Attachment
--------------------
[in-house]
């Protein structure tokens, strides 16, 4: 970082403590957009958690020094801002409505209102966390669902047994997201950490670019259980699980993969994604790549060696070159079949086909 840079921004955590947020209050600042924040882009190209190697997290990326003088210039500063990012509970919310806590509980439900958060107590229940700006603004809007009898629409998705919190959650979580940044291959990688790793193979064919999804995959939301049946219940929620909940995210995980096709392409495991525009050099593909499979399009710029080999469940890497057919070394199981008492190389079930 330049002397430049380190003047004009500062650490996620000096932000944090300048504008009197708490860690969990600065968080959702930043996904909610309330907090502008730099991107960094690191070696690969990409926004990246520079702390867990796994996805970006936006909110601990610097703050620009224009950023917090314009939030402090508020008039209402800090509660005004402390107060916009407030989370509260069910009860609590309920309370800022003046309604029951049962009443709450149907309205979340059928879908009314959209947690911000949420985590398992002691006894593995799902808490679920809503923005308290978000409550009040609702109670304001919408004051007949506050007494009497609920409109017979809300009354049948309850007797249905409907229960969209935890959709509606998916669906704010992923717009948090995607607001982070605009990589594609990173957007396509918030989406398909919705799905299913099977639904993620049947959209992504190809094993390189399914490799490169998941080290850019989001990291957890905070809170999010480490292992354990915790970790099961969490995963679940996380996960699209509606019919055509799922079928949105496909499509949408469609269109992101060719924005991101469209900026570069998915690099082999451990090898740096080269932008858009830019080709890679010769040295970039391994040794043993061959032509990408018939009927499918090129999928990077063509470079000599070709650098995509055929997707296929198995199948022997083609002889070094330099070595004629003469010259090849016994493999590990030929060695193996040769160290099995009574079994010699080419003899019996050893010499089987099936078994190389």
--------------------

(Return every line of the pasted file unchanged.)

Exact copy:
[in-house]
């Protein structure tokens, strides 16, 4: 970082403590957009958690020094801002409505209102966390669902047994997201950490670019259980699980993969994604790549060696070159079949086909 840079921004955590947020209050600042924040882009190209190697997290990326003088210039500063990012509970919310806590509980439900958060107590229940700006603004809007009898629409998705919190959650979580940044291959990688790793193979064919999804995959939301049946219940929620909940995210995980096709392409495991525009050099593909499979399009710029080999469940890497057919070394199981008492190389079930 330049002397430049380190003047004009500062650490996620000096932000944090300048504008009197708490860690969990600065968080959702930043996904909610309330907090502008730099991107960094690191070696690969990409926004990246520079702390867990796994996805970006936006909110601990610097703050620009224009950023917090314009939030402090508020008039209402800090509660005004402390107060916009407030989370509260069910009860609590309920309370800022003046309604029951049962009443709450149907309205979340059928879908009314959209947690911000949420985590398992002691006894593995799902808490679920809503923005308290978000409550009040609702109670304001919408004051007949506050007494009497609920409109017979809300009354049948309850007797249905409907229960969209935890959709509606998916669906704010992923717009948090995607607001982070605009990589594609990173957007396509918030989406398909919705799905299913099977639904993620049947959209992504190809094993390189399914490799490169998941080290850019989001990291957890905070809170999010480490292992354990915790970790099961969490995963679940996380996960699209509606019919055509799922079928949105496909499509949408469609269109992101060719924005991101469209900026570069998915690099082999451990090898740096080269932008858009830019080709890679010769040295970039391994040794043993061959032509990408018939009927499918090129999928990077063509470079000599070709650098995509055929997707296929198995199948022997083609002889070094330099070595004629003469010259090849016994493999590990030929060695193996040769160290099995009574079994010699080419003899019996050893010499089987099936078994190389």